A dental implant procedure involves inserting artificial titanium tooth roots. These implants will bond with your jawbone, allowing your dentist or oral surgeon to place replacement teeth onto them called crowns. Dental implants can be a great solution for anyone who is missing one or more of their permanent teeth. They are designed to look, feel and act just like your natural teeth.
Your dentist will give you the best method to place your dental implants. It is also possible to get your implants and crown inserted all on the same day. However, it can be common for your implant procedure to occur in multiple appointments which can be several months apart.
The surgical placement of your implant is the first phase. This is where your mouth will get numbed using local anesthesia or you will be given an IV sedation so that you have no pain or discomfort during the procedure.
Then an incision will be made into your gums so your dentist can place the tooth root implant into your jawbone in the location of your missing tooth. Once it is placed, the dentist closes the gums on top of the implant, so it remains covered.
Next, you will take time to recover at home and will usually come back for the second phase of the procedure in a couple of months. This gives enough time for the bone to start growing around the implant, which makes it strong enough to be anchored into place. This is known as osseointegration, which means the titanium of the implant is combined with the bone.
Each individual patient will heal differently, so it can take someone up to six months before their replacement teeth can be put into place. In some cases, patients can have everything done in one appointment.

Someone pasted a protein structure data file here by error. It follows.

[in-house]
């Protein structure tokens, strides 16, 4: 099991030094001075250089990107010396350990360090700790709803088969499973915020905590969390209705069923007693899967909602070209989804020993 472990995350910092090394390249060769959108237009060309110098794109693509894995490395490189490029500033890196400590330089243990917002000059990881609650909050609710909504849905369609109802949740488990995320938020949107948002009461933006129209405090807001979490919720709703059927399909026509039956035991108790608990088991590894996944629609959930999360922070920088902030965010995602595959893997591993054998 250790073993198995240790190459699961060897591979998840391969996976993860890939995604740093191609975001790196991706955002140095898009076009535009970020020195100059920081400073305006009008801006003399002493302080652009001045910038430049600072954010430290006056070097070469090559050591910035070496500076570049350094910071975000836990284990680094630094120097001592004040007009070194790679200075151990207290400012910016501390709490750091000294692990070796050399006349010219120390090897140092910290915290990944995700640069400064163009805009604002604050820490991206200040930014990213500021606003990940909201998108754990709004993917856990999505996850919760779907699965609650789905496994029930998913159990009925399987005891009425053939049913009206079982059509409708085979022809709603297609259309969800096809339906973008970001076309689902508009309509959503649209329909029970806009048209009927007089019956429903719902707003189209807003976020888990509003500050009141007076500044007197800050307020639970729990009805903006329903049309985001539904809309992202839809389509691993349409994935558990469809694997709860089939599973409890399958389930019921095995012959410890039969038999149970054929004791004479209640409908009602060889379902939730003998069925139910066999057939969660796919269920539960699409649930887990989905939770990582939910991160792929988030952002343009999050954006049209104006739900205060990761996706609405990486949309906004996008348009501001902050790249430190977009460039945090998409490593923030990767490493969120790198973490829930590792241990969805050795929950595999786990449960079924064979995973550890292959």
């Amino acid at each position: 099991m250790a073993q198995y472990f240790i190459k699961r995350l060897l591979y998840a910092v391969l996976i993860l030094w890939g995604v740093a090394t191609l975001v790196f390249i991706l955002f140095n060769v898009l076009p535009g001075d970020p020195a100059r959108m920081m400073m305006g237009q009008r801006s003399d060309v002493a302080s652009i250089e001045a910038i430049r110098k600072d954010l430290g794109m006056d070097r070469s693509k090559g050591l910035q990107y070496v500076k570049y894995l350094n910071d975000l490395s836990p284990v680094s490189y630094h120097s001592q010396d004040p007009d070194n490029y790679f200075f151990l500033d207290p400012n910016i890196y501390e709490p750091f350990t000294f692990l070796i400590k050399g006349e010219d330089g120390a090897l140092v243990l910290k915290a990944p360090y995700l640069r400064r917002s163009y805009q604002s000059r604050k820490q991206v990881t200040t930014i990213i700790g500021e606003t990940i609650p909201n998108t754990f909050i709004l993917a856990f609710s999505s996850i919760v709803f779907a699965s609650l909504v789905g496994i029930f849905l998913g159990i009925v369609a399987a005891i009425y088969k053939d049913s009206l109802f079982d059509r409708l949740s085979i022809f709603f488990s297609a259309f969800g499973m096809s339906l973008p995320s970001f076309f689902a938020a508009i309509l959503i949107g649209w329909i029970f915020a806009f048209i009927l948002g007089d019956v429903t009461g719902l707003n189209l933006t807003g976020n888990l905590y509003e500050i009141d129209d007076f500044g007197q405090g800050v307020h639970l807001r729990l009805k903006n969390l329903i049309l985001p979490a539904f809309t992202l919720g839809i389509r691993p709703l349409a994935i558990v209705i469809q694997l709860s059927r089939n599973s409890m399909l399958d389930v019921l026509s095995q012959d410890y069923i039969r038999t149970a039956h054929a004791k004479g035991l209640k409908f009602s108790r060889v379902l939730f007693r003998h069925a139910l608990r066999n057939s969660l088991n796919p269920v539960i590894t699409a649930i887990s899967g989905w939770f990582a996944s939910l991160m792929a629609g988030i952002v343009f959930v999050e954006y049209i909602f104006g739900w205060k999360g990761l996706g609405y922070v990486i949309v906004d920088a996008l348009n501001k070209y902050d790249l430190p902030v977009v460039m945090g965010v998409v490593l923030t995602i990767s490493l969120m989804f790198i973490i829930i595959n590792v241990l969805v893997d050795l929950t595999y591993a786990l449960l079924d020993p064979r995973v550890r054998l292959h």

Once your dentist can confirm that the implant is secure, the connecting piece called the abutment is placed over the post of the implant. This is what will hold the new tooth in place. When your gums are healed, the dentist will take impressions of your teeth and create custom replacement teeth known as the crown. The crown will then be attached to the abutment.
If your dentist put you under IV sedation, you could feel a little groggy after waking up for several hours. Make sure that you arrange to get someone else to drive you home after you’re done with the procedure.
Once the implants are placed, it is normal to feel bruising, swelling, minor bleeding and pain. Your dentist may advise you to stick with eating soft foods, cold foods and warm soup during the healing process. To help you get through any pain, your dentist will probably recommend some over-the-counter medications, including Advil.
Your new dental implants will need the same basic care as your natural teeth did. To make sure they stay healthy, you will need to brush them twice a day, floss, and regularly visit your dentist.